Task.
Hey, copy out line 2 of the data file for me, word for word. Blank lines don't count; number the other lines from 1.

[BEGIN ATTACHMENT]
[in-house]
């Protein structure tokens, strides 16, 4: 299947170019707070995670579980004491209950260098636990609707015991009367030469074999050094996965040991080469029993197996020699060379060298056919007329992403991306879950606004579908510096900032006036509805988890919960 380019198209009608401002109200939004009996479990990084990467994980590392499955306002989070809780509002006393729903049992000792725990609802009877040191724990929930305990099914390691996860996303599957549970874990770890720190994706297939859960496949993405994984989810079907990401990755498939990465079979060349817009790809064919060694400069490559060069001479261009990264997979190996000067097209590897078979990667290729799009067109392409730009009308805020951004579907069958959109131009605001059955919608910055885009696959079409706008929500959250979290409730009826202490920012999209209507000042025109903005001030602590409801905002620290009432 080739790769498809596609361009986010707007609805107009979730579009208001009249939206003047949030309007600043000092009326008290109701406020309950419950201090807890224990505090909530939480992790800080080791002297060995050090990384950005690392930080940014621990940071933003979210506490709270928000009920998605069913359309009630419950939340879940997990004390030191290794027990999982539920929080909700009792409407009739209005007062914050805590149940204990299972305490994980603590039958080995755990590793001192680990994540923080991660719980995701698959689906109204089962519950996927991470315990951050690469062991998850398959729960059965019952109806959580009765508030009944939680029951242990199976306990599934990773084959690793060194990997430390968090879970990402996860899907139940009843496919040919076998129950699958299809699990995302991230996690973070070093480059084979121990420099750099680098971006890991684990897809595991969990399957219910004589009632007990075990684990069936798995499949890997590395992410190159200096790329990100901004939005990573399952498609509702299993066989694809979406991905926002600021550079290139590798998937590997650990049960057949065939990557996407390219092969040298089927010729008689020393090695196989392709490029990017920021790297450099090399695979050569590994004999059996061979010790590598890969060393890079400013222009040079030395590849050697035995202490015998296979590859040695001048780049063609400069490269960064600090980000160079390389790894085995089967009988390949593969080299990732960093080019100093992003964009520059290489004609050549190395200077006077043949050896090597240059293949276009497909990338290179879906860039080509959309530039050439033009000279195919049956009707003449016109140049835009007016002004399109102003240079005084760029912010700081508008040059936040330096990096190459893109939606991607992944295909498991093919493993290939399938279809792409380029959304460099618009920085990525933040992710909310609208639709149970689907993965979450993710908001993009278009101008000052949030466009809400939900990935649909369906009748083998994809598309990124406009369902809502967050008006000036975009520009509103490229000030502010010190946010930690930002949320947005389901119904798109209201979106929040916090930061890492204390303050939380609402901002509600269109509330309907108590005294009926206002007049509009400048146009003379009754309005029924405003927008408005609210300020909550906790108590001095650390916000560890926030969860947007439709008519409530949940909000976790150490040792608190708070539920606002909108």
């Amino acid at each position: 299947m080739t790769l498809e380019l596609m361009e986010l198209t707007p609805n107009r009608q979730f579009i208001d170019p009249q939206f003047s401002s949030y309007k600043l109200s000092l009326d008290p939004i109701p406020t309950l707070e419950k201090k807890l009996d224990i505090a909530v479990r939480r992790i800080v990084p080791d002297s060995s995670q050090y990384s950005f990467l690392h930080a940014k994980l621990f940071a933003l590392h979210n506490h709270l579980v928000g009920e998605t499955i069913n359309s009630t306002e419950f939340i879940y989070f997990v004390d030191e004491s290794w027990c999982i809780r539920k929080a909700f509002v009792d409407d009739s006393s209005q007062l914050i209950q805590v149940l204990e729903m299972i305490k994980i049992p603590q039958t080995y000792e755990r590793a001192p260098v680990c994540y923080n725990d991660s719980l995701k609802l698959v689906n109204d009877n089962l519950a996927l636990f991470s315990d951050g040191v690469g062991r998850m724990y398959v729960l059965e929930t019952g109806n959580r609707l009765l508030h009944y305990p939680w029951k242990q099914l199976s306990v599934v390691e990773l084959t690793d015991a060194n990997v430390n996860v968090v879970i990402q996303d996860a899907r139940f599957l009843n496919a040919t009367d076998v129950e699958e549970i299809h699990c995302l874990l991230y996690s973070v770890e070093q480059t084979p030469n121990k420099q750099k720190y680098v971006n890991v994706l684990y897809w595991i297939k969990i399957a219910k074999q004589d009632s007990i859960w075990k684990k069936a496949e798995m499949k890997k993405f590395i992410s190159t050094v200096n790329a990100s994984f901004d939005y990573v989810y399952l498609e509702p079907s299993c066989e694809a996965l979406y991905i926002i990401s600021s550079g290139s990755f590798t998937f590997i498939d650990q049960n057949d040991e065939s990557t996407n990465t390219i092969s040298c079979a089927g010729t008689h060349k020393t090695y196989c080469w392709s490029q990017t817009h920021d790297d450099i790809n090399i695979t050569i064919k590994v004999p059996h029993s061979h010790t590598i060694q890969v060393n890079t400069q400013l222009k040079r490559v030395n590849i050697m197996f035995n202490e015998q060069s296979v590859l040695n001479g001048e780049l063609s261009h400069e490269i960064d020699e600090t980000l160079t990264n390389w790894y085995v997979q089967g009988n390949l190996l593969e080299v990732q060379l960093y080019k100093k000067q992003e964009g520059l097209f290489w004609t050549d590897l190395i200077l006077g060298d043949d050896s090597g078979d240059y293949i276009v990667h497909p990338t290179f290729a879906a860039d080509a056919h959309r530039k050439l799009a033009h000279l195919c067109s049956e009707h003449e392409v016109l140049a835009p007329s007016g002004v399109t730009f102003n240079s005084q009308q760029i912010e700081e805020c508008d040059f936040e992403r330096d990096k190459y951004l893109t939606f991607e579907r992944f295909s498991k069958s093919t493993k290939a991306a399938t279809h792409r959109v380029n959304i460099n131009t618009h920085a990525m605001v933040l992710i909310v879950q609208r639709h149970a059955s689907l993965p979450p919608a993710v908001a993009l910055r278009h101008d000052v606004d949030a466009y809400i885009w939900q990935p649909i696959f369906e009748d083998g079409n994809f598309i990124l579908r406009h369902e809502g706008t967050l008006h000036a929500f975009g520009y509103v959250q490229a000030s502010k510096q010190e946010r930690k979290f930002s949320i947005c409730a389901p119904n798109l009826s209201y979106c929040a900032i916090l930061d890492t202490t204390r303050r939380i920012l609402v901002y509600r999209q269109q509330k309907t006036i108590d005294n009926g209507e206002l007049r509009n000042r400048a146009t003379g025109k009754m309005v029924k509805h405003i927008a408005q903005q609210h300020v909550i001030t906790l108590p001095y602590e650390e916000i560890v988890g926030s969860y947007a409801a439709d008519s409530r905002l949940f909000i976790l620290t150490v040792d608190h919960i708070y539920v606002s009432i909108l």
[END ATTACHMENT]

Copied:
């Protein structure tokens, strides 16, 4: 299947170019707070995670579980004491209950260098636990609707015991009367030469074999050094996965040991080469029993197996020699060379060298056919007329992403991306879950606004579908510096900032006036509805988890919960 380019198209009608401002109200939004009996479990990084990467994980590392499955306002989070809780509002006393729903049992000792725990609802009877040191724990929930305990099914390691996860996303599957549970874990770890720190994706297939859960496949993405994984989810079907990401990755498939990465079979060349817009790809064919060694400069490559060069001479261009990264997979190996000067097209590897078979990667290729799009067109392409730009009308805020951004579907069958959109131009605001059955919608910055885009696959079409706008929500959250979290409730009826202490920012999209209507000042025109903005001030602590409801905002620290009432 080739790769498809596609361009986010707007609805107009979730579009208001009249939206003047949030309007600043000092009326008290109701406020309950419950201090807890224990505090909530939480992790800080080791002297060995050090990384950005690392930080940014621990940071933003979210506490709270928000009920998605069913359309009630419950939340879940997990004390030191290794027990999982539920929080909700009792409407009739209005007062914050805590149940204990299972305490994980603590039958080995755990590793001192680990994540923080991660719980995701698959689906109204089962519950996927991470315990951050690469062991998850398959729960059965019952109806959580009765508030009944939680029951242990199976306990599934990773084959690793060194990997430390968090879970990402996860899907139940009843496919040919076998129950699958299809699990995302991230996690973070070093480059084979121990420099750099680098971006890991684990897809595991969990399957219910004589009632007990075990684990069936798995499949890997590395992410190159200096790329990100901004939005990573399952498609509702299993066989694809979406991905926002600021550079290139590798998937590997650990049960057949065939990557996407390219092969040298089927010729008689020393090695196989392709490029990017920021790297450099090399695979050569590994004999059996061979010790590598890969060393890079400013222009040079030395590849050697035995202490015998296979590859040695001048780049063609400069490269960064600090980000160079390389790894085995089967009988390949593969080299990732960093080019100093992003964009520059290489004609050549190395200077006077043949050896090597240059293949276009497909990338290179879906860039080509959309530039050439033009000279195919049956009707003449016109140049835009007016002004399109102003240079005084760029912010700081508008040059936040330096990096190459893109939606991607992944295909498991093919493993290939399938279809792409380029959304460099618009920085990525933040992710909310609208639709149970689907993965979450993710908001993009278009101008000052949030466009809400939900990935649909369906009748083998994809598309990124406009369902809502967050008006000036975009520009509103490229000030502010010190946010930690930002949320947005389901119904798109209201979106929040916090930061890492204390303050939380609402901002509600269109509330309907108590005294009926206002007049509009400048146009003379009754309005029924405003927008408005609210300020909550906790108590001095650390916000560890926030969860947007439709008519409530949940909000976790150490040792608190708070539920606002909108």